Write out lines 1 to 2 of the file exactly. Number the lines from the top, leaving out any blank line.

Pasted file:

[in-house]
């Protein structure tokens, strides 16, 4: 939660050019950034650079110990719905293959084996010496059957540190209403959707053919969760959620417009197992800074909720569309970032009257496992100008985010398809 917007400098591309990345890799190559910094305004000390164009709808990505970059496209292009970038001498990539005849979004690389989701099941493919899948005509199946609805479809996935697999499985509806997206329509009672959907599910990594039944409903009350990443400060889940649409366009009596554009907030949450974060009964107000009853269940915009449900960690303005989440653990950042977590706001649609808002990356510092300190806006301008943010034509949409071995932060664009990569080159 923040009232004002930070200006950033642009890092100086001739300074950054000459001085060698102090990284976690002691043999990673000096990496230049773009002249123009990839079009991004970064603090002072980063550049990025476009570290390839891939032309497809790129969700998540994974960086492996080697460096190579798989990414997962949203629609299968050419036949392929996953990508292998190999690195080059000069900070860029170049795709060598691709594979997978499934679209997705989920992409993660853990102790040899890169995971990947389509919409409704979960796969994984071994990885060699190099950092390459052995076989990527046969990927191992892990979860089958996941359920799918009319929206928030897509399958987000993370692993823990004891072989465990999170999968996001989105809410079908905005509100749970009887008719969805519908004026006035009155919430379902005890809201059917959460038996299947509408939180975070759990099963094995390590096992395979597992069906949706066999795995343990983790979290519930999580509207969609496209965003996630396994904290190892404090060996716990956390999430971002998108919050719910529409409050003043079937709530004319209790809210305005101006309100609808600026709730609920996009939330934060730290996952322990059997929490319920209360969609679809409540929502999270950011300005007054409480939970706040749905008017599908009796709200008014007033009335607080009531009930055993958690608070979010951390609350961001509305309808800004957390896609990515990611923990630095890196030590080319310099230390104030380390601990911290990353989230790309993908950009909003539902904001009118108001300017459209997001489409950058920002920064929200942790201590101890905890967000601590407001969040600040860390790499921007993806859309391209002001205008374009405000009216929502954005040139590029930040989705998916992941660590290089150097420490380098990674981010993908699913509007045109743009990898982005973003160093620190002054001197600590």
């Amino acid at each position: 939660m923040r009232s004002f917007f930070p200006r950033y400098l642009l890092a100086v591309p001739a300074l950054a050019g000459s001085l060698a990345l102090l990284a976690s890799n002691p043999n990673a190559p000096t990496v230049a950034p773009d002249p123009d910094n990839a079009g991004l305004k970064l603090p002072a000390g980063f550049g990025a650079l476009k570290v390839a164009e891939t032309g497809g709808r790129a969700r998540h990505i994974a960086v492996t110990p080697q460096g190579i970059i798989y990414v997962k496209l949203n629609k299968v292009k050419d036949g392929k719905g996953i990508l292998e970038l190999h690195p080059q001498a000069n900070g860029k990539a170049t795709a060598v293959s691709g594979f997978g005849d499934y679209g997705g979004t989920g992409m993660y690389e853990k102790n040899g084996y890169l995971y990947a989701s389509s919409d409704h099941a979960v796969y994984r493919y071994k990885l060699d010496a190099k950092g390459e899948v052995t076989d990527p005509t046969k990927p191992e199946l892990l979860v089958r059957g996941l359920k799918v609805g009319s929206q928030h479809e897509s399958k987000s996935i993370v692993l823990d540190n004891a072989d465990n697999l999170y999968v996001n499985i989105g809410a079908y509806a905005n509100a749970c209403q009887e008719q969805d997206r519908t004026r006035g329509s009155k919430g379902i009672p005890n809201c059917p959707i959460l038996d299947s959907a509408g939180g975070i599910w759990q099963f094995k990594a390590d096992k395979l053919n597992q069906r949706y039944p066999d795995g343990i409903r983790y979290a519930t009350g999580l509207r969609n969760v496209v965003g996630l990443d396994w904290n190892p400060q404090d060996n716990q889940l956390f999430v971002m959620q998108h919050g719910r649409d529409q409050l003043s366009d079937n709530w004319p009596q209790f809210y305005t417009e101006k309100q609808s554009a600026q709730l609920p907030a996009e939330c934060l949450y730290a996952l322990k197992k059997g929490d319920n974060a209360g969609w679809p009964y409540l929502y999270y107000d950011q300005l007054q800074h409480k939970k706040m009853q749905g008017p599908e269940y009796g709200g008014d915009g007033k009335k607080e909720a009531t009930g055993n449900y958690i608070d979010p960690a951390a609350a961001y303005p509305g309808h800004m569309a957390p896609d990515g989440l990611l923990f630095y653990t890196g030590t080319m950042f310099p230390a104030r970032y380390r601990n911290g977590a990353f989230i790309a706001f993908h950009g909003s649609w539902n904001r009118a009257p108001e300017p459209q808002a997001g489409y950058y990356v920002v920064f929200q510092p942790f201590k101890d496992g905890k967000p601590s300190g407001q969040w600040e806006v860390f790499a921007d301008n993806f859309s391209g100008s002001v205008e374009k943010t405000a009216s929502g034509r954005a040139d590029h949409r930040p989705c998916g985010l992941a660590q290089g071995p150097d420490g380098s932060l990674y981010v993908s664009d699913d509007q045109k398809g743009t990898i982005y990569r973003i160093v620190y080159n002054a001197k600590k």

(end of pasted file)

[in-house]
């Protein structure tokens, strides 16, 4: 939660050019950034650079110990719905293959084996010496059957540190209403959707053919969760959620417009197992800074909720569309970032009257496992100008985010398809 917007400098591309990345890799190559910094305004000390164009709808990505970059496209292009970038001498990539005849979004690389989701099941493919899948005509199946609805479809996935697999499985509806997206329509009672959907599910990594039944409903009350990443400060889940649409366009009596554009907030949450974060009964107000009853269940915009449900960690303005989440653990950042977590706001649609808002990356510092300190806006301008943010034509949409071995932060664009990569080159 923040009232004002930070200006950033642009890092100086001739300074950054000459001085060698102090990284976690002691043999990673000096990496230049773009002249123009990839079009991004970064603090002072980063550049990025476009570290390839891939032309497809790129969700998540994974960086492996080697460096190579798989990414997962949203629609299968050419036949392929996953990508292998190999690195080059000069900070860029170049795709060598691709594979997978499934679209997705989920992409993660853990102790040899890169995971990947389509919409409704979960796969994984071994990885060699190099950092390459052995076989990527046969990927191992892990979860089958996941359920799918009319929206928030897509399958987000993370692993823990004891072989465990999170999968996001989105809410079908905005509100749970009887008719969805519908004026006035009155919430379902005890809201059917959460038996299947509408939180975070759990099963094995390590096992395979597992069906949706066999795995343990983790979290519930999580509207969609496209965003996630396994904290190892404090060996716990956390999430971002998108919050719910529409409050003043079937709530004319209790809210305005101006309100609808600026709730609920996009939330934060730290996952322990059997929490319920209360969609679809409540929502999270950011300005007054409480939970706040749905008017599908009796709200008014007033009335607080009531009930055993958690608070979010951390609350961001509305309808800004957390896609990515990611923990630095890196030590080319310099230390104030380390601990911290990353989230790309993908950009909003539902904001009118108001300017459209997001489409950058920002920064929200942790201590101890905890967000601590407001969040600040860390790499921007993806859309391209002001205008374009405000009216929502954005040139590029930040989705998916992941660590290089150097420490380098990674981010993908699913509007045109743009990898982005973003160093620190002054001197600590």